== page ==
Assume that $Y$ has a Pareto distribution with parameters ($\theta, t$ = 1). An estimator of $\theta$ is $\tilde{\theta}$ where $\bar{Y} = \frac{\tilde{\theta}t}{\tilde{\theta} - 1}$. Solve for $\tilde{\theta}$ and then use the delta method to derive the asymptotic distribution of $\sqrt{n}(\tilde{\theta} - \theta)$, assuming $\theta$ > 2.

A good place to begin, if I am correct, is to assume $\bar{Y}$ = $\frac{\theta t}{\theta - 1}$. From there, we can solve for $\tilde{\theta}$. Except, this doesn't necessarily get rid of our random variable. Additionally, I'm confused about how this relates to the delta method. As someone utterly lost, can I get any help for this? Thanks!


1 Answer 1


Since $t=1$,

$$\bar{Y} = \frac{\tilde{\theta}}{\tilde{\theta} - 1} \implies \tilde \theta = \frac {\bar Y}{\bar Y-1}$$

We know the limiting distribution of

$$\sqrt{n}\left(\bar Y - \frac{\theta}{\theta-1}\right)$$

since it is the sample mean. Then we need the Delta method to find the limiting distribution of $\sqrt{n}\left(\tilde \theta - \theta\right)$, since $\theta$ is a non-linear function of $\bar Y$. The $g$ function here is $g(z) = z/(z-1)$.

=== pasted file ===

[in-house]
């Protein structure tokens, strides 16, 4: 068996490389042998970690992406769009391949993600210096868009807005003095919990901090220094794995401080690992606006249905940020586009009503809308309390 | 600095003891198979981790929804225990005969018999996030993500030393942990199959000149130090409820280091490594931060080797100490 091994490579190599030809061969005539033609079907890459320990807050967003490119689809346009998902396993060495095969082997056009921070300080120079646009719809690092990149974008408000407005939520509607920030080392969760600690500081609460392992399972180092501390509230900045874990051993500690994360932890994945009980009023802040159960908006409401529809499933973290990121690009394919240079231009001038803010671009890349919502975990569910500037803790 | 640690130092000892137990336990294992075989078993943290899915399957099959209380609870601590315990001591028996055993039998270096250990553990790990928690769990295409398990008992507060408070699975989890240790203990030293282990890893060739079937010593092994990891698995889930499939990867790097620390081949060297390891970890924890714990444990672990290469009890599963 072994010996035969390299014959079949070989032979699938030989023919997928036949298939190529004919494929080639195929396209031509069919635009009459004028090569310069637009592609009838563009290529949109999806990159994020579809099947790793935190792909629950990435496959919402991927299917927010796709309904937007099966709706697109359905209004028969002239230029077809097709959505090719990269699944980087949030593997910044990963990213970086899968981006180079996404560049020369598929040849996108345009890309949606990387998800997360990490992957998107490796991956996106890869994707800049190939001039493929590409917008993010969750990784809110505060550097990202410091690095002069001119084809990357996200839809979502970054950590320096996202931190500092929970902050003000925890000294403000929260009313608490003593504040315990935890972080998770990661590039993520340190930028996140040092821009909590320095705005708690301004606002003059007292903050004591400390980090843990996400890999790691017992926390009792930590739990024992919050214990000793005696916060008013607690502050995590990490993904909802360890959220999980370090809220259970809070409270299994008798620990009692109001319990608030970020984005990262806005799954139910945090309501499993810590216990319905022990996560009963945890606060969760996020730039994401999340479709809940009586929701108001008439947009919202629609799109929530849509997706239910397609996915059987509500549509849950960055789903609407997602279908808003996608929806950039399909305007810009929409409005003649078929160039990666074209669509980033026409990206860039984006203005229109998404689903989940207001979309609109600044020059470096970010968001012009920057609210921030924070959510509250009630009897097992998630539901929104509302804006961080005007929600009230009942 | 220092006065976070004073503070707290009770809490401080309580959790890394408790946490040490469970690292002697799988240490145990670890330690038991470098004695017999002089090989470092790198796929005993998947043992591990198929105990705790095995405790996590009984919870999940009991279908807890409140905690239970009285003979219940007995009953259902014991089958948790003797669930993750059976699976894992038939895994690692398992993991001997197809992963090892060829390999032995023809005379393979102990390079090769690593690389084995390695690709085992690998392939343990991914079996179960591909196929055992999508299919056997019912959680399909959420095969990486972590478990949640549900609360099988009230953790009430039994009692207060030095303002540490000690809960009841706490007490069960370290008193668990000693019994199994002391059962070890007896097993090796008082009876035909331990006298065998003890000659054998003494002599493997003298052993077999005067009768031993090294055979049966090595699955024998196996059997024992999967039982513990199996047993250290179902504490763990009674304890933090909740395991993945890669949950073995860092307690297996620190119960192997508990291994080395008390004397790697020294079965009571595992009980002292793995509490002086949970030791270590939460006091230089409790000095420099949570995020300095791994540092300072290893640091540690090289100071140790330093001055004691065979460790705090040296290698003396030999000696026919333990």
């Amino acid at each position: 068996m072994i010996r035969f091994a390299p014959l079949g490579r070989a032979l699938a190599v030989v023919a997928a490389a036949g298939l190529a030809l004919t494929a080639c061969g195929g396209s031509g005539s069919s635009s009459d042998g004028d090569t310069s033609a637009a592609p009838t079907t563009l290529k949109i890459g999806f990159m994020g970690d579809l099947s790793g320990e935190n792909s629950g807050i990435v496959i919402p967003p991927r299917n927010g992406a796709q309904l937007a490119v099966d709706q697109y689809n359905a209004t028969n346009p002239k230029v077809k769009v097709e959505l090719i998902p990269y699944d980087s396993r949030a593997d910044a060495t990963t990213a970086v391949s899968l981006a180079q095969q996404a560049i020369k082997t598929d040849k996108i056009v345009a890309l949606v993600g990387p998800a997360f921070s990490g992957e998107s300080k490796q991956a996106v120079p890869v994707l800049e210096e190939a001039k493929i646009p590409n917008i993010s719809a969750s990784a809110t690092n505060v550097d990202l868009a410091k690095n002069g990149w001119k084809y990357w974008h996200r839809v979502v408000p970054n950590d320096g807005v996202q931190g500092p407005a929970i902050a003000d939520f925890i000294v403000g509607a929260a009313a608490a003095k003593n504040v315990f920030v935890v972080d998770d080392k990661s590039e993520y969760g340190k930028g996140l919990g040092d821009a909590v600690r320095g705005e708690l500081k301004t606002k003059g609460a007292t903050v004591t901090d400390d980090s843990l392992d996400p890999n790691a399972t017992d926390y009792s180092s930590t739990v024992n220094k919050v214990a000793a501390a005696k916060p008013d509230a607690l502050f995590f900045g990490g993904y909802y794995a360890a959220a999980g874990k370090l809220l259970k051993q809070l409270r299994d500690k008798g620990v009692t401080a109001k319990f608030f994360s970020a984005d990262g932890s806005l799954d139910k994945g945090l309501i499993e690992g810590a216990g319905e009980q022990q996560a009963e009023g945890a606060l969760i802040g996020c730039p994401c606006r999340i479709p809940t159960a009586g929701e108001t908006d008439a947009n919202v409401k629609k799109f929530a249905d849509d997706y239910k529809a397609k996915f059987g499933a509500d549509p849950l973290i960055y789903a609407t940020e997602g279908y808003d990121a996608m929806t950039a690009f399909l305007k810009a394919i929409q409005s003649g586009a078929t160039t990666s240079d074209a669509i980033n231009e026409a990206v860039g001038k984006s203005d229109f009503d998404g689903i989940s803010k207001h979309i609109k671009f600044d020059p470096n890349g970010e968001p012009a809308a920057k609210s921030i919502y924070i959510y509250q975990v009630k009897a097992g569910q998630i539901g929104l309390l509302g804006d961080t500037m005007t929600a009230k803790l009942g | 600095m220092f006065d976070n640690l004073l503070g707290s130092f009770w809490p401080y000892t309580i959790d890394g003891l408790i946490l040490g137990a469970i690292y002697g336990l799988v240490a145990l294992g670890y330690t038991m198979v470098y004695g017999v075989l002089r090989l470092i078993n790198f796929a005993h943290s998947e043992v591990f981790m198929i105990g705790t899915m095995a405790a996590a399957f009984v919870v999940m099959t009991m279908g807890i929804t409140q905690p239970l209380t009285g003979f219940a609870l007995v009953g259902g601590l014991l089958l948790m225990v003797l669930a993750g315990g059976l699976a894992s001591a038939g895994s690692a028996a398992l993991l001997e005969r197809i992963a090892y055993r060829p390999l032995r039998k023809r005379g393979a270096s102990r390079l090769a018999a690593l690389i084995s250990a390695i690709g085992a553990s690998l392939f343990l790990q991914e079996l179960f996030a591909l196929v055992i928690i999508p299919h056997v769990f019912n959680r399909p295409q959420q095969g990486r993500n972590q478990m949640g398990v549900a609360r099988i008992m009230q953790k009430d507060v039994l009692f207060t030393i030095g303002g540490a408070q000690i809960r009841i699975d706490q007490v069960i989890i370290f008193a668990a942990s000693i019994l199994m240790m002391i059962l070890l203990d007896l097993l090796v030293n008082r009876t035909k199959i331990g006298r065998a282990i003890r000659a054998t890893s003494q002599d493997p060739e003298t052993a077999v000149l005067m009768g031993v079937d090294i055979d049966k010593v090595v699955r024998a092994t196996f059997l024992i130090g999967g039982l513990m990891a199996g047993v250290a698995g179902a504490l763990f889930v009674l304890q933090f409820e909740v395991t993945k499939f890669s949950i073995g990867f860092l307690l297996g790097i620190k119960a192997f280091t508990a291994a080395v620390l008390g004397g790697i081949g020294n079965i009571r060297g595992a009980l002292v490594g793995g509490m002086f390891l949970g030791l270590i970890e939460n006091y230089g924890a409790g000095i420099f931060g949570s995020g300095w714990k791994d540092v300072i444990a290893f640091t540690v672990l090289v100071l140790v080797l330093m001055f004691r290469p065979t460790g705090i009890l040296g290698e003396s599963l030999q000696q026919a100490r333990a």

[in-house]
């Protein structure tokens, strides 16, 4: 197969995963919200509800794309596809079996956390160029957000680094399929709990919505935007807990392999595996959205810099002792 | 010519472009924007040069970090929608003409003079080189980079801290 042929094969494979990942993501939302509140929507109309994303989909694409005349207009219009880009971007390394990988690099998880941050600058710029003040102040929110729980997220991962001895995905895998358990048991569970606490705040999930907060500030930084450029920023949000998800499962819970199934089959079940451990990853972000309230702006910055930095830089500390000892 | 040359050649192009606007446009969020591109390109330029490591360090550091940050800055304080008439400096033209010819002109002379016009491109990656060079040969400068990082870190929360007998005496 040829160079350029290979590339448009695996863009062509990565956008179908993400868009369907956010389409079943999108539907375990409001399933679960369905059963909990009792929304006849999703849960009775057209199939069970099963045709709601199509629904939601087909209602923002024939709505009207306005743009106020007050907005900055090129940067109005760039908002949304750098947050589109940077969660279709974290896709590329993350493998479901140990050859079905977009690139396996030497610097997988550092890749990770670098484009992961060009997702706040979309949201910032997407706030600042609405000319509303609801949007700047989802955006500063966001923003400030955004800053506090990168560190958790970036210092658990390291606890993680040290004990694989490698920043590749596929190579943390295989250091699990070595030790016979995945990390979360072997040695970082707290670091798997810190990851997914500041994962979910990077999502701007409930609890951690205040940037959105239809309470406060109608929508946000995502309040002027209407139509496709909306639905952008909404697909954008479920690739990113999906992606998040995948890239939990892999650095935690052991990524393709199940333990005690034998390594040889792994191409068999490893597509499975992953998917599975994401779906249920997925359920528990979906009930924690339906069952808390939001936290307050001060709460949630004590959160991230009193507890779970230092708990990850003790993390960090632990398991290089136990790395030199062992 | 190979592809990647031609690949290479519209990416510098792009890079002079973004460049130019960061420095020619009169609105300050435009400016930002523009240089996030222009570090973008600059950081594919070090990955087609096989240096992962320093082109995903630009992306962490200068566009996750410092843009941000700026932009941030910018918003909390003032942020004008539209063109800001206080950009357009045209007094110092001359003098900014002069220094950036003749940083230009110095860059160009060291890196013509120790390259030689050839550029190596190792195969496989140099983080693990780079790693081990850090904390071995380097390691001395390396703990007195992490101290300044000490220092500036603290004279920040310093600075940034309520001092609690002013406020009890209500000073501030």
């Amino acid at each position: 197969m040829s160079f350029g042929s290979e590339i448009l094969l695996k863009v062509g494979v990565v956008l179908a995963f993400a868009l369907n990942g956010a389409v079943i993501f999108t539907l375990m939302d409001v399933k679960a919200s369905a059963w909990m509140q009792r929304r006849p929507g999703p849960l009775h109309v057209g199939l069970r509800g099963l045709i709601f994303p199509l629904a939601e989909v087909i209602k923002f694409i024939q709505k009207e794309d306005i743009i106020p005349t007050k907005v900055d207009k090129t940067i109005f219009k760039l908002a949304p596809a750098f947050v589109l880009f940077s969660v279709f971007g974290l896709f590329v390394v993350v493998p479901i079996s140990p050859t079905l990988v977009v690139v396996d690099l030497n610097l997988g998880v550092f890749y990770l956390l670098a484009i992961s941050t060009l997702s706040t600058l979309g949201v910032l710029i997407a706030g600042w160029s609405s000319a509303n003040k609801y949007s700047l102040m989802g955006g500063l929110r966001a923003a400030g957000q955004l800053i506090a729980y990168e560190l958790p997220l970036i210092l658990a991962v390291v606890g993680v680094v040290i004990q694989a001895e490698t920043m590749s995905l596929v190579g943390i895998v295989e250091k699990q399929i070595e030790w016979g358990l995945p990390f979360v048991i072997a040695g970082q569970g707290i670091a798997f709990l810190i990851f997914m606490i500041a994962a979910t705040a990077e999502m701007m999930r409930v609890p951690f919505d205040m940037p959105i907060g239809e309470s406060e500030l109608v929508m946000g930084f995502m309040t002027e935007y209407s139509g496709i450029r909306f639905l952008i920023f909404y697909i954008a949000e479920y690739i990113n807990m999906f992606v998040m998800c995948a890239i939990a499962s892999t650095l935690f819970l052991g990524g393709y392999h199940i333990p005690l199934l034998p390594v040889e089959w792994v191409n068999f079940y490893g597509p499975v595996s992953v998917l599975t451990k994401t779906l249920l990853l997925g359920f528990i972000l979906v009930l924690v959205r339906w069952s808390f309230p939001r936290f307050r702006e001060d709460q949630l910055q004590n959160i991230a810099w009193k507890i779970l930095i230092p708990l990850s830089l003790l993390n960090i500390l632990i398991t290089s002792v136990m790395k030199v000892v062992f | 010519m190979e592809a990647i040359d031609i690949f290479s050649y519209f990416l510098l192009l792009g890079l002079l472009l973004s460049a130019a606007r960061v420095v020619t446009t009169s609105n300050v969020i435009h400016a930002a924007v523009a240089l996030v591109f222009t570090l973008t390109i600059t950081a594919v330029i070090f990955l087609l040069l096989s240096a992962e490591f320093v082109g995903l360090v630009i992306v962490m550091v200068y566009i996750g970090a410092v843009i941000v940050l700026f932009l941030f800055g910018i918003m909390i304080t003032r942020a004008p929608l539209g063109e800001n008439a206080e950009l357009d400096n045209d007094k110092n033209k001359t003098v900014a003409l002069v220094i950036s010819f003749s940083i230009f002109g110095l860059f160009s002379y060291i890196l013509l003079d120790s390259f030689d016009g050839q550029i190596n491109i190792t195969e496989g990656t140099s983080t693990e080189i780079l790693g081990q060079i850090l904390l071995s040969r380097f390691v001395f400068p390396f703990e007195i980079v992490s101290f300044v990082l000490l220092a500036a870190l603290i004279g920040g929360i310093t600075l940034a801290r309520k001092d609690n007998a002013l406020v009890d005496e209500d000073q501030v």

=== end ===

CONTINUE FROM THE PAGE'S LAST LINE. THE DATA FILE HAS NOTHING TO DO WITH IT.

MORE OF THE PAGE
I guess the rest are up to the OP.

  • $\begingroup$ Limiting distribution of a sample mean being a N(0,variance) distribution? $\endgroup$
    – Brendan G
    Mar 28, 2018 at 22:35
  • $\begingroup$ @BrendanG Yes. The "i.i.d. sample" assumption is usually implied when not mentioned. $\endgroup$ Mar 28, 2018 at 23:13

Your Answer

By clicking “Post Your Answer”, you agree to our terms of service and acknowledge you have read our privacy policy.

Not the answer you're looking for? Browse other questions tagged or ask your own question.